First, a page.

Deadly flu strain striking young, healthy people
Doctors believe the virus that's hitting Colorado hard this flu season is the same H1N1 strain from the 2009 pandemic.
According to El Paso County Health Department Medical Director Bill Letson, this flu season is the worst since the 2009 flu season. This year, it's not just the elderly or very young who are susceptible.
"What's unusual this year is there are young, healthy adults showing up in the hospital with influenza which usually doesn't happen," Letson said.
The reason behind that is complicated, according to Letson, but one reason is that the virus is relatively new. Since the H1N1 virus has only been around for about five years, our bodies have not had a chance to build natural immunities against it, Letson said. Most seasonal flu viruses have been around for decades and the average, healthy adult has built at least some immunity to it which can lessen the symptoms of influenza. Since that's not the case with H1N1, the potential to make someone ill to the point of hospitalization or death is more apparent.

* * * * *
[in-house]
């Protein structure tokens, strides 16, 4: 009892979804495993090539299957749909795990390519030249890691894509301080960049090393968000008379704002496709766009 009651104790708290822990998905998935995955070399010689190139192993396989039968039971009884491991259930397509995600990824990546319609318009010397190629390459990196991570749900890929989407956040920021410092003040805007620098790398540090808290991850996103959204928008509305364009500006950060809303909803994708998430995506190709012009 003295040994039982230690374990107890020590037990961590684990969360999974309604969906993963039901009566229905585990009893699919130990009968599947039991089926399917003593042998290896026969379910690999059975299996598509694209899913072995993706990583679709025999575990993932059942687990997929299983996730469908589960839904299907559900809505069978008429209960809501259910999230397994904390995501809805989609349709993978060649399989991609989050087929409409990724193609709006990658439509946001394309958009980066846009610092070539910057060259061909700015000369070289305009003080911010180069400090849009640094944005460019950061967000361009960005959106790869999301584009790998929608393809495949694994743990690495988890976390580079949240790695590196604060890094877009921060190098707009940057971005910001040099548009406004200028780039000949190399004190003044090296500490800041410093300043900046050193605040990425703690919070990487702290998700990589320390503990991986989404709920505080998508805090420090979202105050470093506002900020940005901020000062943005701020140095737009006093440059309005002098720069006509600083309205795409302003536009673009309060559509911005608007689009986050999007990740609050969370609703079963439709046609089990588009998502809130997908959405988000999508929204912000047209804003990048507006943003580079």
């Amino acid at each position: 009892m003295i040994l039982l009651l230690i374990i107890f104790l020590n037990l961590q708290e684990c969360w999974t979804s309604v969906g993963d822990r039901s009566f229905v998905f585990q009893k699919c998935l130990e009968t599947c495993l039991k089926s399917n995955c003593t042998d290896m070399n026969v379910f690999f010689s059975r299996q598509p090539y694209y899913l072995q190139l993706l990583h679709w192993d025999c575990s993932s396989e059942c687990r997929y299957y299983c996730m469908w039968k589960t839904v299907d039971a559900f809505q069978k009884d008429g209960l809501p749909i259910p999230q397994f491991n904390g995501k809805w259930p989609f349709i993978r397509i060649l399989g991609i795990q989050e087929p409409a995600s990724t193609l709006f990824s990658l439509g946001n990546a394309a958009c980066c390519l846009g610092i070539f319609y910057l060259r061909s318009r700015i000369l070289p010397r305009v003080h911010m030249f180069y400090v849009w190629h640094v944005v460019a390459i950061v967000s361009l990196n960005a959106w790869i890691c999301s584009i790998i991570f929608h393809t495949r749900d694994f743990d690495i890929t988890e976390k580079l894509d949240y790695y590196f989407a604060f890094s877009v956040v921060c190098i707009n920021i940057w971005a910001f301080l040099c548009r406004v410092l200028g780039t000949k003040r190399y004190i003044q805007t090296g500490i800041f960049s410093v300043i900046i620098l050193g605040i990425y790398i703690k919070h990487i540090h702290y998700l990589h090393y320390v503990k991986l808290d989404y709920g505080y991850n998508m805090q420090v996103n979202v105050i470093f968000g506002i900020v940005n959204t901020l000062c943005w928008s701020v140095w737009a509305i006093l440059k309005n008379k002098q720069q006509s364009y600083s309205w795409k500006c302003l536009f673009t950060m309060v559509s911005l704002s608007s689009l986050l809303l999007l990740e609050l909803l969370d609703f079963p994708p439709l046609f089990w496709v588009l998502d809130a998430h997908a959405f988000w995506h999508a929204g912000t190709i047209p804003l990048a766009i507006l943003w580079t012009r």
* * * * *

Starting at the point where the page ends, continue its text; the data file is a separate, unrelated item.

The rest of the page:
One Colorado Springs woman knows the deadly effects of H1N1. In 2010, it almost took her life.
"My blood pressure was bottoming out and my heart rate was over 150," Melodee Ryan told KRDO NewsChannel 13. "I was literally dying."
Ryan has a low white blood cell count which weakens her immune system. Doctors told her that contributed to pushing her to the verge of death.
"The doctors came in and said, 'Sir, your wife is dying. You should prepare for her funeral," Ryan said.
But against the odds, Ryan survived the flu. It took her about six months to recover.
A total of 160 people have been hospitalized in El Paso County because of the flu in the 2012-2013 flu season. There have been no deaths reported in El Paso County. In Pueblo County, two people have died this year.
Doctors say it's not too late to get vaccinated. This season's flu vaccine includes the H1N1 strain. KRDO's medical expert, Dr. John Torres, says that you can still get the flu after getting the flu shot, but your symptoms won't be as bad.
"It prevents hospitalizations and probably most importantly, it prevents deaths," Dr. John said.
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